Vargas: Dueling protests are dangerous and challenging to police


Thousands of demonstrators from two groups with very different political views gathered in Laguna Beach Sunday to protest.

For a few tense hours, the normally serene beachfront was the epicenter of a maelstrom that started on the other side of the country in Charlottesville, Va.

I spent the entire day and most of the evening talking to people on all sides of the issues. There was a lot of yelling and not a lot of listening. There were group chants, people with bull horns and even some there to “twerk for peace.”

I interviewed Sheet Cake Lady, a nearly topless woman, self-described patriots, Trump supporters, Trump haters, people concerned with immigration policies, people who disguised their identities for fear of retribution and more. There were news cameras and people live streaming the event; some recorded themselves, perhaps for social media posting later.

Some people were surprisingly articulate in describing their grievances. Others, not so much.

I wasn’t there to protest. I was there to report on the police response.

Before the demonstrators showed up, the Laguna Beach Police Department installed vehicle barricades along most of the length of the Main Street Beach. It was a great move. Not only did it keep anyone from driving into the crowd – which, in Charlottesville, led to a woman being killed and others injured – but it contained the demonstrators on the beach area for most of the event.

Officers also deployed strategically to keep the opposing factions separated. That’s not an easy task at a dynamic event in a dynamic location. I witnessed at least a few knuckleheads who felt walking into the middle of the other side and taunting people was a smart thing to do.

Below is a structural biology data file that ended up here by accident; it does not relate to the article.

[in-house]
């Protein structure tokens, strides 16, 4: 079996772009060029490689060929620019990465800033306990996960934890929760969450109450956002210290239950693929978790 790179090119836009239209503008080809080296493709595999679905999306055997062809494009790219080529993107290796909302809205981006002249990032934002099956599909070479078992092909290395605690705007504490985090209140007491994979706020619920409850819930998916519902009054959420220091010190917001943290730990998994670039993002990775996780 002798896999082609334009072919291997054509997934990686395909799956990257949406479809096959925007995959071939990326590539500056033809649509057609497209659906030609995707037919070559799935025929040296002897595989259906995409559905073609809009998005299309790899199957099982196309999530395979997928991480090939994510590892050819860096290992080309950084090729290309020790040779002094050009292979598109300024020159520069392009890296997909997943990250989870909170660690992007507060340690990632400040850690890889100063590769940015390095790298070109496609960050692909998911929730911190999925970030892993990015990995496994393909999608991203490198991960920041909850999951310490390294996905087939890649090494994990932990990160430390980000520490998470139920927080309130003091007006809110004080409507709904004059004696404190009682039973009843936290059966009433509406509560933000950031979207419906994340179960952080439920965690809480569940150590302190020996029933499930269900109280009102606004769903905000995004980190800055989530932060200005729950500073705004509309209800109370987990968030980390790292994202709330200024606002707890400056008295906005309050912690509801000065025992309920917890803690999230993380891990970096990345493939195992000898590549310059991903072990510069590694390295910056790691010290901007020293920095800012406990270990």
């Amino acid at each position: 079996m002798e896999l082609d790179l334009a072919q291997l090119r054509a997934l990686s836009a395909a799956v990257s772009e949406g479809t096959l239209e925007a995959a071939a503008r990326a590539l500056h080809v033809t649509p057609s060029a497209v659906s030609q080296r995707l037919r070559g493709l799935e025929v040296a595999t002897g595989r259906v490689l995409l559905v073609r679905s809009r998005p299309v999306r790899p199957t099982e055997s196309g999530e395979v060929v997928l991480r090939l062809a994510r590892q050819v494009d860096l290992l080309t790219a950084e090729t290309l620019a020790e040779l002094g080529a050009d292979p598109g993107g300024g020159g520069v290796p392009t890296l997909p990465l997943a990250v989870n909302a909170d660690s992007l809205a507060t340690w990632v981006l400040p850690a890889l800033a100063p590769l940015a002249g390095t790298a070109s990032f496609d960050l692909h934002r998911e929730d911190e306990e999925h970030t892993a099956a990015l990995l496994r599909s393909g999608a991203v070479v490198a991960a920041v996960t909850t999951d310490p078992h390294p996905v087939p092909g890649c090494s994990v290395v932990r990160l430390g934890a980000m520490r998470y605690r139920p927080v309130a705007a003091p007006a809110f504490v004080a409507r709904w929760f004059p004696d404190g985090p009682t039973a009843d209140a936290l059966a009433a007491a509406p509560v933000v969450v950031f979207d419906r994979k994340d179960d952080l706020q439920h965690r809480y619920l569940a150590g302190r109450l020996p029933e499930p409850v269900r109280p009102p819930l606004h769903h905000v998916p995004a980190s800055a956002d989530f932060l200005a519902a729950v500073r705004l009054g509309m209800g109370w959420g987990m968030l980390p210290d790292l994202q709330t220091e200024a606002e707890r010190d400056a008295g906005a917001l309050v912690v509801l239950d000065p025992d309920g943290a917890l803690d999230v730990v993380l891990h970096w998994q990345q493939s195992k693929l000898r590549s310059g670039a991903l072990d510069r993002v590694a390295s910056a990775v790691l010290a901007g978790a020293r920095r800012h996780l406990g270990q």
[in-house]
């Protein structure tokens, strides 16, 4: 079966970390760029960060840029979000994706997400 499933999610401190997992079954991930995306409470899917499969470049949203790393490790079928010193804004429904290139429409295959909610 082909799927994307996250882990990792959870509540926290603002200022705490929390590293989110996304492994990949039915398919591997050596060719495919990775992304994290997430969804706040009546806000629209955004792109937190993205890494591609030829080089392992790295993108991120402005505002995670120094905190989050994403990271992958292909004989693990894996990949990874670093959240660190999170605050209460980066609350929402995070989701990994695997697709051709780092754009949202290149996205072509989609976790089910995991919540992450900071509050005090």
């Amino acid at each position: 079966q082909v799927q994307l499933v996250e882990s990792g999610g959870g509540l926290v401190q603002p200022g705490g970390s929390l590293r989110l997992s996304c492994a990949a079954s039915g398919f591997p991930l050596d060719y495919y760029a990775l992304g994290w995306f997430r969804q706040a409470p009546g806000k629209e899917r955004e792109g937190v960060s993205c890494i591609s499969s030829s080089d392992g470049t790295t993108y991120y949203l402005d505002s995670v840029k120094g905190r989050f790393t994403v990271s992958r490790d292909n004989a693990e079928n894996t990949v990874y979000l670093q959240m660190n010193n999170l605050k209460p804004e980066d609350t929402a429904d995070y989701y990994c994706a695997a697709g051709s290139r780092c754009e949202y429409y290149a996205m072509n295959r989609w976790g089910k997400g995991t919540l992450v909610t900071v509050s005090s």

When possible or necessary, officers raced in and quickly escorted troublemakers to the safer side of the beach. That went on all night.

More than 250 police officers from throughout Orange County responded, keeping the peace and eventually dispersing the crowds just after 9:30 p.m. Police made three arrests.

It was a great law enforcement response.

Clearly, the police response came with a huge price tag. I asked Sgt. Jim Cota from the Laguna Beach Police Department if he could assign a dollar amount to the cost of the police deployment. “At this point I couldn’t even begin to tell you,” he said.

As we saw in Charlottesville, the possibility of violence is ever present when you have two groups with opposing views protesting at the same place at the same time. Some of the demonstrators in Laguna Beach came prepared with helmets and gas masks.

These types of protests require a bigger response than traditional crowd control. Being a referee requires police officers to create physical barriers separating groups. If need be, they must then insert themselves between the groups and then ensure each gets to exercise their First Amendment rights safely. As officers stand their lines, they often became a target for the demonstrators.

The groups are often mobile. What happens when the two factions meet walking from the parking lots? What happens when they finally disperse?

If things go sideways, police officers are often blamed.

I hope that as these types of protests become more common, citizens understand it’s because the police are ready to protect your right to free speech that your voices get the opportunity to be heard.

Don’t jump and blame them when things don’t always go according to plan.

Joe is a retired Anaheim Police Department captain who can be reached at

Editor’s note: Vargas broadcast live on BehindTheBadgeOC’s Facebook page for more than four hours on Sunday. His broadcast reached about 500,000 people.  Links are below.

We are live from the city of Laguna Beach were demonstrators have gathered and police departments from throughout the county have deployed.

Posted by Behind the Badge on Sunday, August 20, 2017

Broadcasting Live from the City of Laguna Beach demonstration.

Posted by Behind the Badge on Sunday, August 20, 2017